A discovery at Florida National Cemetery in Bushnell has triggered outrage in Congress.
Maintenance workers exposed a controversy over how some war veterans can be buried.
A veteran of World War II died in 2004 with no loved ones to make funeral arrangements on his behalf. So he was buried in a shallow grave with no casket.
His remains were discovered in the remnants of a cardboard box when workers removed his headstone as part of maintenance work at the cemetery.
The medical examiner sent Davis' remains in a cardboard box, and that's how he was buried.
We don't know how many others may have been buried the same way.
"We usually bury the container they come in as long as its sealed," said Veterans Affairs manager Maurice Roan. "We make every effort to make sure they get a dignified burial."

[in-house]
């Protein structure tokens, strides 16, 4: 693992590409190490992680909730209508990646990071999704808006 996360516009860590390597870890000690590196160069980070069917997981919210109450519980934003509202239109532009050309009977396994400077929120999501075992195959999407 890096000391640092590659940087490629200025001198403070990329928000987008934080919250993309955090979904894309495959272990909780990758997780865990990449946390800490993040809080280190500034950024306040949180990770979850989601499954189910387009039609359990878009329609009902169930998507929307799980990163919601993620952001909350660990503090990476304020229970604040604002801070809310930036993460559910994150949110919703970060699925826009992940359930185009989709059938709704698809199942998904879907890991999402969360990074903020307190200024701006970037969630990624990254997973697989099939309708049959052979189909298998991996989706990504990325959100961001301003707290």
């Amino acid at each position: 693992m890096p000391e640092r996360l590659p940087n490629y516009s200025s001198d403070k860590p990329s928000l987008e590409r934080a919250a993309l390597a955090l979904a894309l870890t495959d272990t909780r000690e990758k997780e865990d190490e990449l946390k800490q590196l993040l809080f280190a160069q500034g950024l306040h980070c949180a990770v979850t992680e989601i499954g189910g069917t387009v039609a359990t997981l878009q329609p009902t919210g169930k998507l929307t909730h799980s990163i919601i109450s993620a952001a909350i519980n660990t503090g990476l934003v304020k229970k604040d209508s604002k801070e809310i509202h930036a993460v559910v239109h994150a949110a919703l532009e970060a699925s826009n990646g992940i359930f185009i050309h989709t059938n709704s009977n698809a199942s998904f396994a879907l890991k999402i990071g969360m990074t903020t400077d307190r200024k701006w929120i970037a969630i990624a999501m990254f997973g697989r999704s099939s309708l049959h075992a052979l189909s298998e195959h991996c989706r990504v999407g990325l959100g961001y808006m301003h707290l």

Veterans Affairs manager Maurice Roan said his department goes out of its way to show dignity and respect. Florida National Cemetery holds a special service for all veterans who are buried without family present. Their names are read in a special service that takes place four times each year.
But giving it specific direction to purchase caskets for deceased veterans who arrive without them may take an act of Congress.
"We're not going to treat the veterans of this country that way. We're going to ensure there is a dignified burial," said Florida U.S. Senator Bill Nelson.
Nelson and Florida Senator Marco Rubio are both supporting a new bill called "The Dignified Burial of Veterans Act of 2012." It would require the VA to review its burial standards, and would authorize it to purchase caskets or urns for all veterans in our national cemeteries.
The Chairman of the Senate Veterans Affairs Committee is co-sponsoring this bill.
FOX 13 / WTVT-TV
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